Sachin Ramesh Tendulkar (/ / (listen); pronounced [sət͡ʃin t̪eːɳɖulkəɾ]; born 24 April 1973) is an Indian former international cricketer who captained the Indian national team. He is regarded as one of the greatest batsmen in the history of cricket. He is the highest run scorer of all time in international cricket, and the only player to have scored one hundred international centuries, the first batsman to score a double century in a One Day International (ODI), the holder of the record for the most runs in both Test and ODI cricket, and as of 2021 the only player to score more than 30,000 runs in international cricket. He was the only Indian cricketer included in an all-time Test World XI compiled in 2013 to mark the 150th anniversary of Wisden Cricketers' Almanack. He is affectionately known as "Little Master" or "Master Blaster".
|Full name||Sachin Ramesh Tendulkar|
|Born||24 April 1973|
Bombay, Maharashtra, India
|Nickname||Little Master, Master Blaster|
|Height||5 ft 5 in (1.65 m)|
|Bowling||Right-arm leg break|
Right-arm off break
|Relations||Arjun Tendulkar (son)|
Ramesh Tendulkar (father)
|Test debut (cap 187)||15 November 1989 v Pakistan|
|Last Test||14 November 2013 v West Indies|
|ODI debut (cap 74)||18 December 1989 v Pakistan|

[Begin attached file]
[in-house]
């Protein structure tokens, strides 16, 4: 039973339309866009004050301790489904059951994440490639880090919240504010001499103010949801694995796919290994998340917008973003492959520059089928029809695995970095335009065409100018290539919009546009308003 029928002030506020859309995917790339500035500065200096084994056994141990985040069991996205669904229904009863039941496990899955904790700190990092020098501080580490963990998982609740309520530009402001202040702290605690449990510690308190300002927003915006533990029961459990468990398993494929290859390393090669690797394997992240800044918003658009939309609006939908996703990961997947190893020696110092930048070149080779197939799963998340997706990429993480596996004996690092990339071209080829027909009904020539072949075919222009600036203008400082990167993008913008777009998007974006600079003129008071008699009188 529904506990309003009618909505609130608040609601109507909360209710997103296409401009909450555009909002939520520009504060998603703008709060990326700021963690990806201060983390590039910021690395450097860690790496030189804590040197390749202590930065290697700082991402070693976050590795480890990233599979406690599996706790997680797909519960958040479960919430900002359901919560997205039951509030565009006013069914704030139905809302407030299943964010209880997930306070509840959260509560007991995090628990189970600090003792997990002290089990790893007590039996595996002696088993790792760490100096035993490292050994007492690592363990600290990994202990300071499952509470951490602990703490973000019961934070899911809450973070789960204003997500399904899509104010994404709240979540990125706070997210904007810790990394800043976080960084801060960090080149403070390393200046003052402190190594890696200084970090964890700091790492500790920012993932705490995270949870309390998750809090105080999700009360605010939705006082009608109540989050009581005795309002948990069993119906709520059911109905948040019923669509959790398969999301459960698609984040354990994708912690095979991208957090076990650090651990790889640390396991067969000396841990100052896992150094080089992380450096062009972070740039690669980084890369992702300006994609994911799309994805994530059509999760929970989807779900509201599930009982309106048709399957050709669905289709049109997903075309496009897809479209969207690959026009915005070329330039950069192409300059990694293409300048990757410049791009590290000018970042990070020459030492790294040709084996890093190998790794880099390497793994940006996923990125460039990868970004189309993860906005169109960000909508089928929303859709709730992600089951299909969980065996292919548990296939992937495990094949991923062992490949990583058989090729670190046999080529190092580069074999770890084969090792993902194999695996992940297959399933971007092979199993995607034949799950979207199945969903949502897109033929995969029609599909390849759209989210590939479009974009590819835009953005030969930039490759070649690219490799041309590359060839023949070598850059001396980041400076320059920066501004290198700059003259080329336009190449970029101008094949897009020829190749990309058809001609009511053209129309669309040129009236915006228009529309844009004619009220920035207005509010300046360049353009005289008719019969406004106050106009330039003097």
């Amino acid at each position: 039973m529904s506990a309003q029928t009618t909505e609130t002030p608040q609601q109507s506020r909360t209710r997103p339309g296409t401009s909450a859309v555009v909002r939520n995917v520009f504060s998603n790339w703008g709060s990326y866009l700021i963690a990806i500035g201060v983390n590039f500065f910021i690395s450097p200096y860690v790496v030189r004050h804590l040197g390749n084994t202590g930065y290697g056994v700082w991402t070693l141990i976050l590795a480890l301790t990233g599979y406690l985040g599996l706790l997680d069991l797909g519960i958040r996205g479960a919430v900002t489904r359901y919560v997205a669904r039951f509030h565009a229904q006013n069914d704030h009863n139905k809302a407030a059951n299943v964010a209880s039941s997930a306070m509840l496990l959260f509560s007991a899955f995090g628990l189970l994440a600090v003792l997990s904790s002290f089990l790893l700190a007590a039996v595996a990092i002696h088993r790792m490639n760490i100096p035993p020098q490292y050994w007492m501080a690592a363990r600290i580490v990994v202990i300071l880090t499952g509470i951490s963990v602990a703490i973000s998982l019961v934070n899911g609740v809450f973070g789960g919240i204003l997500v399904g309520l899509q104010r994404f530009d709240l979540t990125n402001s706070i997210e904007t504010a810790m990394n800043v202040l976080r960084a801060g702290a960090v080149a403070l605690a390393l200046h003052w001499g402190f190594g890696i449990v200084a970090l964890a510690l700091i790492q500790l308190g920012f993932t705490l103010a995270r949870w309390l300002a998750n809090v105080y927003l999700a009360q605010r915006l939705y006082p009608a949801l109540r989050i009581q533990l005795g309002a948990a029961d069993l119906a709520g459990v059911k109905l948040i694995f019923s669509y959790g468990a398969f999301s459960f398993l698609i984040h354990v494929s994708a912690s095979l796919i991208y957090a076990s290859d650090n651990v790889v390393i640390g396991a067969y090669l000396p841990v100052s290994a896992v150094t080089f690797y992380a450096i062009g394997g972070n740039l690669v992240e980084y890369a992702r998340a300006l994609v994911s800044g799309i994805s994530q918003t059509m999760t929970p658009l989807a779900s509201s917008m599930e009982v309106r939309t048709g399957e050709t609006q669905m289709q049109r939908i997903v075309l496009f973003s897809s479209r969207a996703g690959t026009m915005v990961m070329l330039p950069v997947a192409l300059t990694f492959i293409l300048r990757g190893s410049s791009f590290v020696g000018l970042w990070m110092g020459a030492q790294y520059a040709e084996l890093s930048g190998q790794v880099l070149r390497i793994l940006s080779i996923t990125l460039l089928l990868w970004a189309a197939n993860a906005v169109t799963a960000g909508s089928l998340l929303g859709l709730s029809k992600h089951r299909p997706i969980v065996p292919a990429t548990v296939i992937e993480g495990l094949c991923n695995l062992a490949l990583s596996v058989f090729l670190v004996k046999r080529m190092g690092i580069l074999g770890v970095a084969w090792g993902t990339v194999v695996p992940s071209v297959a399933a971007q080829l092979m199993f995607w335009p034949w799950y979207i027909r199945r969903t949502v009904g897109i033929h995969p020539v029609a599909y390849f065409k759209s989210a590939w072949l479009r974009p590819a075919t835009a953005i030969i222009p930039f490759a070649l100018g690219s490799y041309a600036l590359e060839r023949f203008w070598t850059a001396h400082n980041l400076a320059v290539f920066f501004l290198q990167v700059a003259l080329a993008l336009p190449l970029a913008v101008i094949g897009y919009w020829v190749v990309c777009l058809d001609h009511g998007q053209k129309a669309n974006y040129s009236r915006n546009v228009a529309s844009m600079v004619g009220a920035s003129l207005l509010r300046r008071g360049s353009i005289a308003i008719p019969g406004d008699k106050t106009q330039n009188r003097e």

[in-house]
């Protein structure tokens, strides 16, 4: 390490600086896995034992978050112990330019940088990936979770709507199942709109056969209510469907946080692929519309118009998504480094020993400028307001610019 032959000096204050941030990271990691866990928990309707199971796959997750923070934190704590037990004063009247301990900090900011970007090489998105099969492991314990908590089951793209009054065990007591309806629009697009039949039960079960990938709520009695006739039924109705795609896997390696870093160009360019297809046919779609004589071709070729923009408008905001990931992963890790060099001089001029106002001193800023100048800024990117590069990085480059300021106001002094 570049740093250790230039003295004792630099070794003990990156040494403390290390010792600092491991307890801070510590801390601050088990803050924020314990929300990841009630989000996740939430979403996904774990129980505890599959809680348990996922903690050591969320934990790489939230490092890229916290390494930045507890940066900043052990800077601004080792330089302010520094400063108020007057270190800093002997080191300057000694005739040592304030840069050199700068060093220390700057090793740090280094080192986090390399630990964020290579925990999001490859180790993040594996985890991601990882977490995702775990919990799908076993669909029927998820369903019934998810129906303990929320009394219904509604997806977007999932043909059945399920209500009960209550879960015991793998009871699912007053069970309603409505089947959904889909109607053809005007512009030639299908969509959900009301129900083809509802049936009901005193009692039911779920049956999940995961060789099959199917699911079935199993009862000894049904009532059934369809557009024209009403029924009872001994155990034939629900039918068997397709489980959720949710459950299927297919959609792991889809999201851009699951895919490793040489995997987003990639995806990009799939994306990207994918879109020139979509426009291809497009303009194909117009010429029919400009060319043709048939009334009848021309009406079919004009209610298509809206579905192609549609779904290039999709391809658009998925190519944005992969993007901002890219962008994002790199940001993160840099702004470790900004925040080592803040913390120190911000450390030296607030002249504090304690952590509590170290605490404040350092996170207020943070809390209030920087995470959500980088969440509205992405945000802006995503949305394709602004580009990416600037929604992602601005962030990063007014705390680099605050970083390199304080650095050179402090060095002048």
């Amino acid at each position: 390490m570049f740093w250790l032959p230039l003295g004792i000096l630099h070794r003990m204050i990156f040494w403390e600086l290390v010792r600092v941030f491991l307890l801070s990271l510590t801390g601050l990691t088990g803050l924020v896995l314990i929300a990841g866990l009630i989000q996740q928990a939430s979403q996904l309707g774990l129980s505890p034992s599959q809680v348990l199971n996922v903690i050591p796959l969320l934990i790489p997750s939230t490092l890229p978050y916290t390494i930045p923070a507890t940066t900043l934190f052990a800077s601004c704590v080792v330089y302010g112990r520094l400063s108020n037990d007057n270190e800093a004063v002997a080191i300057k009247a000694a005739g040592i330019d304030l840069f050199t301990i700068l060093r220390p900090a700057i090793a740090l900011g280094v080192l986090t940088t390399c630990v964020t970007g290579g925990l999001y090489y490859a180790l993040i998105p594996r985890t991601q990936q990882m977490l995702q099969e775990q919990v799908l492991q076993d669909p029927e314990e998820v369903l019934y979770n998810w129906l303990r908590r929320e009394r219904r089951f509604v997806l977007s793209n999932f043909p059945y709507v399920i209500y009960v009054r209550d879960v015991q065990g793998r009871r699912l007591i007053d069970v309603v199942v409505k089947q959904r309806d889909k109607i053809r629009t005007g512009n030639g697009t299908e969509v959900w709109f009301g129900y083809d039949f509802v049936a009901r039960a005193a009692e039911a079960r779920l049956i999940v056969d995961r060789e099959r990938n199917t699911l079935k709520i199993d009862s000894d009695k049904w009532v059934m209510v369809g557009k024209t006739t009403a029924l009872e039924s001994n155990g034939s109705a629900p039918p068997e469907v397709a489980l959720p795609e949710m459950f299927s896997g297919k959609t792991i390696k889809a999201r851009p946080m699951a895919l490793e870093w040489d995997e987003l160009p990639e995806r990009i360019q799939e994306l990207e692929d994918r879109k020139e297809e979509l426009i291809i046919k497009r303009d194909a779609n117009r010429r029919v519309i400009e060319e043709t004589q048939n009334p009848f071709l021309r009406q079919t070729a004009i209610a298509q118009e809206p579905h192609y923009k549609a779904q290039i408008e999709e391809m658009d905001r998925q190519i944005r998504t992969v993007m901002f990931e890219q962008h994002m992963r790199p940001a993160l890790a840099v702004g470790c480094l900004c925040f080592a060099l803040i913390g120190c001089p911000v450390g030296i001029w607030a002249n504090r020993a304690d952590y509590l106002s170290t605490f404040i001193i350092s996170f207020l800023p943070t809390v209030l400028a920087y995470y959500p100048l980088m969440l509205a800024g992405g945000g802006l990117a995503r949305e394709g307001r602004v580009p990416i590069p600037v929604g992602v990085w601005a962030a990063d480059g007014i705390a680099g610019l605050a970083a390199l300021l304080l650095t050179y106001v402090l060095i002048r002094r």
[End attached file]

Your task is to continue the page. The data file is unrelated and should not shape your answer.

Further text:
|Last ODI||18 March 2012 v Pakistan|
|ODI shirt no.||10|
|Only T20I (cap 11)||1 December 2006 v South Africa|
|Domestic team information|
|2008–2013||Mumbai Indians (squad no. 10)|
Source: ESPNcricinfo, 15 November 2013
|Member of parliament, Rajya Sabha|
27 April 2012 – 26 April 2018
Tendulkar took up cricket at the age of eleven, made his Test match debut on 15 November 1989 against Pakistan in Karachi at the age of sixteen, and went on to represent Mumbai domestically and India internationally for close to twenty-four years. In 2002, halfway through his career, Wisden ranked him the second-greatest Test batsman of all time, behind Don Bradman, and the second-greatest ODI batsman of all time, behind Viv Richards. Later in his career, Tendulkar was part of the Indian team that won the 2011 Cricket World Cup, his first win in six World Cup appearances for India. He had previously been named "Player of the Tournament" at the 2003 edition of the tournament.
Tendulkar received the Arjuna Award in 1994 for his outstanding sporting achievements, the Khel Ratna Award, India's highest sporting honour, in 1997, and the Padma Shri and Padma Vibhushan awards in 1999 and 2008, respectively, two of India's highest civilian awards. A few hours after the end of his last match in November 2013, the Prime Minister's Office announced the decision to award him the Bharat Ratna, India's highest civilian award. As of 2021, he is the youngest recipient to date and was the first sportsperson to receive the award. In 2012, Tendulkar was nominated to the Rajya Sabha, the upper house of the Parliament of India. In 2010, Time magazine included Tendulkar in its annual Time 100 list as one of the most influential people in the world.
Tendulkar was awarded the Sir Garfield Sobers Trophy for cricketer of the year at the 2010 ICC Awards. Having retired from ODI cricket in 2012, he retired from all forms of cricket in November 2013 after playing his 200th Test match. Tendulkar played 664 international cricket matches in total, scoring 34,357 runs. In 2019 he was inducted into the ICC Cricket Hall of Fame.